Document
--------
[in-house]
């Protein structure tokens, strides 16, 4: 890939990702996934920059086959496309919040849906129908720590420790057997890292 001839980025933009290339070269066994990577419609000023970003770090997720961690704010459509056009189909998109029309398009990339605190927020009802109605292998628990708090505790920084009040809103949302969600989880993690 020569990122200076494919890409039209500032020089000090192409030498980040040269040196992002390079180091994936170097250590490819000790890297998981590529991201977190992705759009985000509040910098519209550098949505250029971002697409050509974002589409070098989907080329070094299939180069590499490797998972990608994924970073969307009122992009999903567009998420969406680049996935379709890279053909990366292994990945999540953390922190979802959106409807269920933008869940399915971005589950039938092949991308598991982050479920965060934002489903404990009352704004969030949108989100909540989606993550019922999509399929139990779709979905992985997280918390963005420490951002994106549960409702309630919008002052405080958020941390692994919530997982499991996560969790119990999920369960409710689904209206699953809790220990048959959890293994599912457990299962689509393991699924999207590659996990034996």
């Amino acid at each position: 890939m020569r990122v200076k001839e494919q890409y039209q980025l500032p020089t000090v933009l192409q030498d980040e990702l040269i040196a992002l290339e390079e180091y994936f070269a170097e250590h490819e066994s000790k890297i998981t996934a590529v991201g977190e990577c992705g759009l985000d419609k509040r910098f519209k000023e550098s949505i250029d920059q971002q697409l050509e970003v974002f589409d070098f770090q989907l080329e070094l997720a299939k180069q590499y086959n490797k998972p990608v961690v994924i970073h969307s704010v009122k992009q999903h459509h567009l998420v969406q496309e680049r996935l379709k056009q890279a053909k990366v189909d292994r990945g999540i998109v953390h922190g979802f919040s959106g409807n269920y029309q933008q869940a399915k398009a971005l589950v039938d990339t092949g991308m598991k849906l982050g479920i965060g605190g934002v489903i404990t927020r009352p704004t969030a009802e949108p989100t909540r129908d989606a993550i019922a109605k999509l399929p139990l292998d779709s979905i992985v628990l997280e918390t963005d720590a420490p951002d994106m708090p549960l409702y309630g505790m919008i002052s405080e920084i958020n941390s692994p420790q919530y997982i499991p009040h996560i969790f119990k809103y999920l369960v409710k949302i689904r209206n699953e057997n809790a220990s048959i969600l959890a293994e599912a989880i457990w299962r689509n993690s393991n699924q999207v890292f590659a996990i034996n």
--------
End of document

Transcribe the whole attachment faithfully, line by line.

[in-house]
């Protein structure tokens, strides 16, 4: 890939990702996934920059086959496309919040849906129908720590420790057997890292 001839980025933009290339070269066994990577419609000023970003770090997720961690704010459509056009189909998109029309398009990339605190927020009802109605292998628990708090505790920084009040809103949302969600989880993690 020569990122200076494919890409039209500032020089000090192409030498980040040269040196992002390079180091994936170097250590490819000790890297998981590529991201977190992705759009985000509040910098519209550098949505250029971002697409050509974002589409070098989907080329070094299939180069590499490797998972990608994924970073969307009122992009999903567009998420969406680049996935379709890279053909990366292994990945999540953390922190979802959106409807269920933008869940399915971005589950039938092949991308598991982050479920965060934002489903404990009352704004969030949108989100909540989606993550019922999509399929139990779709979905992985997280918390963005420490951002994106549960409702309630919008002052405080958020941390692994919530997982499991996560969790119990999920369960409710689904209206699953809790220990048959959890293994599912457990299962689509393991699924999207590659996990034996």
């Amino acid at each position: 890939m020569r990122v200076k001839e494919q890409y039209q980025l500032p020089t000090v933009l192409q030498d980040e990702l040269i040196a992002l290339e390079e180091y994936f070269a170097e250590h490819e066994s000790k890297i998981t996934a590529v991201g977190e990577c992705g759009l985000d419609k509040r910098f519209k000023e550098s949505i250029d920059q971002q697409l050509e970003v974002f589409d070098f770090q989907l080329e070094l997720a299939k180069q590499y086959n490797k998972p990608v961690v994924i970073h969307s704010v009122k992009q999903h459509h567009l998420v969406q496309e680049r996935l379709k056009q890279a053909k990366v189909d292994r990945g999540i998109v953390h922190g979802f919040s959106g409807n269920y029309q933008q869940a399915k398009a971005l589950v039938d990339t092949g991308m598991k849906l982050g479920i965060g605190g934002v489903i404990t927020r009352p704004t969030a009802e949108p989100t909540r129908d989606a993550i019922a109605k999509l399929p139990l292998d779709s979905i992985v628990l997280e918390t963005d720590a420490p951002d994106m708090p549960l409702y309630g505790m919008i002052s405080e920084i958020n941390s692994p420790q919530y997982i499991p009040h996560i969790f119990k809103y999920l369960v409710k949302i689904r209206n699953e057997n809790a220990s048959i969600l959890a293994e599912a989880i457990w299962r689509n993690s393991n699924q999207v890292f590659a996990i034996n």